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Cleaning up weeds and bird sh*t can earn League of Ireland clubs over €20,000

John O’Sullivan, former Cork City chairman and Limerick CEO, on the importance of making fans feel welcome.

LAST MONDAY MARKED the seventh anniversary of Cork City’s first game under supporter ownership.

Eleven days after being awarded a First Division licence in 2010, we travelled to Derry with 13 players and earned a famous draw in front of a massive travelling support. It was one of my best nights in football. After all the challenges, it felt like we’d done at least a few things right.

Cork City Foras Co-op fans Cork City supporters at the Brandywell in March 2010 for their first game as a supporter-owned club. Source: Margaret McLaughlin/INPHO

A week later I walked away from our first home game as a supporter-owned club with the opposite feeling. I felt we’d gotten the basics wrong. We’d lost to Waterford, had our captain red-carded and went behind to a questionable penalty, but none of that caused my unease.

The first home game was a fantastic occasion. Our story was an engrossing one. It captured the imagination and the build-up to the game was fantastic. We had over 4,400 people in Turner’s Cross that night — for a First Division game — with kick-off delayed due to the crowd. The income from 4,400 fans established a strong financial position for the season given our very modest budget. Yet I felt we’d screwed up.

About a half-hour before kick-off, with most of the key jobs done, I took a few minutes to stand back and watch the crowd streaming in. The buzz and the noise was incredible, but much of the noise was being generated by volunteers that I’d put in place. Supporters making their way into Turner’s Cross were greeted by a cordon of volunteers looking for money.

Before supporters could get up the steps from the gate of Turner’s Cross, they had people in their faces selling programmes, selling scarves, selling membership of the supporters’ trust and selling raffle tickets. We had 4,400 people who had just parted with money outside the ground for their tickets and their first experience of the new ownership was a club with their hands out, straight away, looking for more. I felt embarrassed.

Later I’d wonder how many of those who didn’t come back based it on their first impression of walking into the ground, rather than the result or the football. The initial experience when you walk into a stadium is vitally important and over my years working in football, my mind always went back to that opening night at Turner’s Cross. Consistently, we see infrastructure and comfort cited as reasons for low attendances at SSE Airtricity League grounds.

Doing simple things well is vitally important. A lick of paint, clearing up weeds and making sure seats are free of bird shit are simple fixes. Making sure your ticket sellers and volunteers are welcoming, smiling and helpful is essential, especially when dealing with away supporters.

A view of Dalymount Park A view of Dalymount Park before Bohemians' game against Cork City last May. Source: Donall Farmer/INPHO

Clubs in general don’t make enough of an effort to ensure the return of away supporters. When Limerick FC were in Thomond Park, we targeted that specifically and were successful. It helped, of course, that we had the venue to work from. We got it right pretty much straight away, with the visit of Shamrock Rovers to Thomond Park being viewed by those outside the club as our first big test.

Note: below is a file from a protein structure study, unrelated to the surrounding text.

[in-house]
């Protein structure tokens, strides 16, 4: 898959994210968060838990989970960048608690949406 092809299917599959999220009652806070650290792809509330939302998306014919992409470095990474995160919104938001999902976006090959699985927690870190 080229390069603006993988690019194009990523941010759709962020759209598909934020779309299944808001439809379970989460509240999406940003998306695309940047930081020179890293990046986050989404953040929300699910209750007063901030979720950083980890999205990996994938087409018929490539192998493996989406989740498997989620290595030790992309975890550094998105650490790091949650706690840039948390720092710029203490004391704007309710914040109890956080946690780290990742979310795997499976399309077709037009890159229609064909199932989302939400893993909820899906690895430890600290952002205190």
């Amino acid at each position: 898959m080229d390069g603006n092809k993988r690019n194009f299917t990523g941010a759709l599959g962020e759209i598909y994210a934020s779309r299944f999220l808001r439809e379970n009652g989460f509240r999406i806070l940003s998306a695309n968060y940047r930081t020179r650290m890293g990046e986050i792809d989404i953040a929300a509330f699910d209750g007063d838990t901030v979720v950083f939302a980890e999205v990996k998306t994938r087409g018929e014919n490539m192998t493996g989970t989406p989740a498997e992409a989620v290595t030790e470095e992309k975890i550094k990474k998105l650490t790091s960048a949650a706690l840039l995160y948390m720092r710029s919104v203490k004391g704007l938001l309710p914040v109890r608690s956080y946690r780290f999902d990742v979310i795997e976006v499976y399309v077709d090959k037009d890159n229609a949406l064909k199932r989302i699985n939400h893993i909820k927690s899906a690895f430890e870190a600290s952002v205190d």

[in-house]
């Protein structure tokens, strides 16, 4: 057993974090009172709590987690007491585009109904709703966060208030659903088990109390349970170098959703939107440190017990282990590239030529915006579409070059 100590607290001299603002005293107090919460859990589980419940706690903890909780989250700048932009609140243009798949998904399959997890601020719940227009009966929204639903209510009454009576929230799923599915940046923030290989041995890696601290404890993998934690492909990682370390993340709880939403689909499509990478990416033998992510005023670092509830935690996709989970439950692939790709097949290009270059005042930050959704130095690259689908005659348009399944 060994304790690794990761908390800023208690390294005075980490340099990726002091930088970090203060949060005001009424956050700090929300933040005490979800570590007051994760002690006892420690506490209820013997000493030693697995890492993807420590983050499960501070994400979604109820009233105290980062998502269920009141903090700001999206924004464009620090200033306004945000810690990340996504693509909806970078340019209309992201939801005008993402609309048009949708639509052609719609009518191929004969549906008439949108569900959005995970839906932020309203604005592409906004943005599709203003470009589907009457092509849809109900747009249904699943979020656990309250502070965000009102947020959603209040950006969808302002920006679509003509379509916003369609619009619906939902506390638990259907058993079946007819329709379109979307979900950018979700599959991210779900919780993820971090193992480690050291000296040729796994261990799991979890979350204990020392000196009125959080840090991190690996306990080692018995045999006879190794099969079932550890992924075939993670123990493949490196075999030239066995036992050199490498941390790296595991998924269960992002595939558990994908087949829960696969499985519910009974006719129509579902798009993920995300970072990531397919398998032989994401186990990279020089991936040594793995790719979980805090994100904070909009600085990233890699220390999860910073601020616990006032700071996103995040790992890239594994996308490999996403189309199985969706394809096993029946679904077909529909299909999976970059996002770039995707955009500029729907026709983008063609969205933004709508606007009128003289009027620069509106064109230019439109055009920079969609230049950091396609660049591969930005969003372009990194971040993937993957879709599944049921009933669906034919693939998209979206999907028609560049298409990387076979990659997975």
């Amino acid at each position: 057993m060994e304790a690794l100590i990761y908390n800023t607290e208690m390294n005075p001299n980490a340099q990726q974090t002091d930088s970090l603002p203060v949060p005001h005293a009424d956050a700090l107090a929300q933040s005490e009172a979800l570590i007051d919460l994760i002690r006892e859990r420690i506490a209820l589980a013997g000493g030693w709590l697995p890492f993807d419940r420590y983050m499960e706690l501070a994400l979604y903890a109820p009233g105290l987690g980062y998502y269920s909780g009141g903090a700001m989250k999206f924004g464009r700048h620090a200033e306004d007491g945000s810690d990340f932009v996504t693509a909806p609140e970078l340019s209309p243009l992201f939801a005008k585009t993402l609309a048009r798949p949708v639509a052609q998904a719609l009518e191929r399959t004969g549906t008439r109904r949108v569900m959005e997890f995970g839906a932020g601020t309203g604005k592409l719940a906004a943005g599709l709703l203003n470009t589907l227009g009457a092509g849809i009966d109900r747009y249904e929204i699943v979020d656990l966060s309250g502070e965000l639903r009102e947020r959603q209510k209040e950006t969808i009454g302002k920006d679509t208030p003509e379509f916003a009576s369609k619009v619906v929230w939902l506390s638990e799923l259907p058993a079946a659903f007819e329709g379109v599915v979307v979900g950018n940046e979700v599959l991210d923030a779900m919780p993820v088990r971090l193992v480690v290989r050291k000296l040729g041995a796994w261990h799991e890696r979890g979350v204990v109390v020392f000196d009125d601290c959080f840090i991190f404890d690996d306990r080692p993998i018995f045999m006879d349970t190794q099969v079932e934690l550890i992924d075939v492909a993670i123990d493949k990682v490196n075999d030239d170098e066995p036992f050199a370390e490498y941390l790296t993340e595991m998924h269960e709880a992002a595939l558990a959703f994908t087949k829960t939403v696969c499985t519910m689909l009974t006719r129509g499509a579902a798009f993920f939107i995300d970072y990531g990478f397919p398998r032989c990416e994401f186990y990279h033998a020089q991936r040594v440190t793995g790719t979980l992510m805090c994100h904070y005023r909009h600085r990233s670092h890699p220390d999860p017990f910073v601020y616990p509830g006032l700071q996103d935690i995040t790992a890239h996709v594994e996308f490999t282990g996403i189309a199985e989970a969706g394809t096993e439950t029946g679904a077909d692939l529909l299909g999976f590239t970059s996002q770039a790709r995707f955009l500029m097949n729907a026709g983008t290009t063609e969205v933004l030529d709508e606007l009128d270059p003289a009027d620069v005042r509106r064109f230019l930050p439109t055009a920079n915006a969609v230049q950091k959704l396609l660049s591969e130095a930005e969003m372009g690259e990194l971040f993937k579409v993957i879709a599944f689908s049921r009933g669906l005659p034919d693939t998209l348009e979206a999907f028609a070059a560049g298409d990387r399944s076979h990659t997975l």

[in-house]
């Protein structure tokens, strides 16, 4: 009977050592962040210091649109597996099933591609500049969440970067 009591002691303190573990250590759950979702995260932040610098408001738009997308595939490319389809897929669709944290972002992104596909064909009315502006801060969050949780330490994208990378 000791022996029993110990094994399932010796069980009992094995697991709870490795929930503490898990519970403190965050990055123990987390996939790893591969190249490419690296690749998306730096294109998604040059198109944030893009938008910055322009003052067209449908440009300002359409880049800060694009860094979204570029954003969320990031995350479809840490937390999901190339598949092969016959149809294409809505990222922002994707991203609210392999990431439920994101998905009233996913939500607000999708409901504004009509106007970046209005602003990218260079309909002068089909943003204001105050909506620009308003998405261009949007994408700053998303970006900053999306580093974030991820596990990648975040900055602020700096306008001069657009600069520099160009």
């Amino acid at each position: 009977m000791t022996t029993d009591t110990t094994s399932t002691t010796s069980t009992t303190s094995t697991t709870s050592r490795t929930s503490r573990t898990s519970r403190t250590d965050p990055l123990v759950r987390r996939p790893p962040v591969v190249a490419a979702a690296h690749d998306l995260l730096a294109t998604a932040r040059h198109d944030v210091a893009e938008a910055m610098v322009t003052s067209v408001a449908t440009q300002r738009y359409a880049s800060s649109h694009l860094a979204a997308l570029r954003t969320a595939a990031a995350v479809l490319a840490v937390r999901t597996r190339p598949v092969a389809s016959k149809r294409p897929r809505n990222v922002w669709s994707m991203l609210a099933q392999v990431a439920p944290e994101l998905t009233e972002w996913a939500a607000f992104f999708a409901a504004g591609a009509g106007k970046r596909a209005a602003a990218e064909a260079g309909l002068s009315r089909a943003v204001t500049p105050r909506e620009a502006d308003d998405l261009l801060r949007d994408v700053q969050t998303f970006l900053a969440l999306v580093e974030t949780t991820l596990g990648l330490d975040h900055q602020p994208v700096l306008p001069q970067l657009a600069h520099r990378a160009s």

Before the game, we published information on the website for visiting supporters and we drilled into our own volunteers that the first interaction that the Rovers fans would have would be with them; that our job was to make them welcome so they’d want to come back for the second game later that season.

On the night of the game I had lengthy discussions with the Gardaí, who had sent two public order units which would never be seen at a rugby match there. I eventually convinced them that their presence was antagonistic rather than helpful, and they agreed to stay out of sight.

We made sure the bar was open despite protestations, that people were friendly, that the food was decent and that security was friendly. Any cans or bottles of beer we confiscated — there was a surprisingly large amount — were held back and returned after the match. We ensured a stack of programmes was available at the away stand.

Chairman Pat O’Sullivan came over to mingle with the Rovers fans in the bar prior to kick-off and wish them good luck for the season. Despite having ‘experts’ telling us at every turn that our approach was wrong, we showed trust in the Rovers fans, ignored the rumours and guff about reputation. The trust was justified, as it would continue to be right through my time at Limerick.

A general view of Thomond Park Limerick FC temporarily moved their home games to Thomond Park in 2013. Source: Donall Farmer/INPHO

I walked through the away section at half-time in that game on my way to the press box and was greeted by the late George Byrne, who had been at my table at the SFAI dinner a few months previously. He’d had a few and was enjoying himself. He thanked me for “not treating [Rovers fans] like animals” and leaving the bar open. We heard later that the Rovers AGM praised Limerick FC for their approach to the game.

It’s as simple as treating fellow supporters and away fans as you’d like to be treated, and trusted, yourself. If every Premier Division League of Ireland club added 100 away fans to each home game over the course of a season, they’d add over €20,000 to their income.

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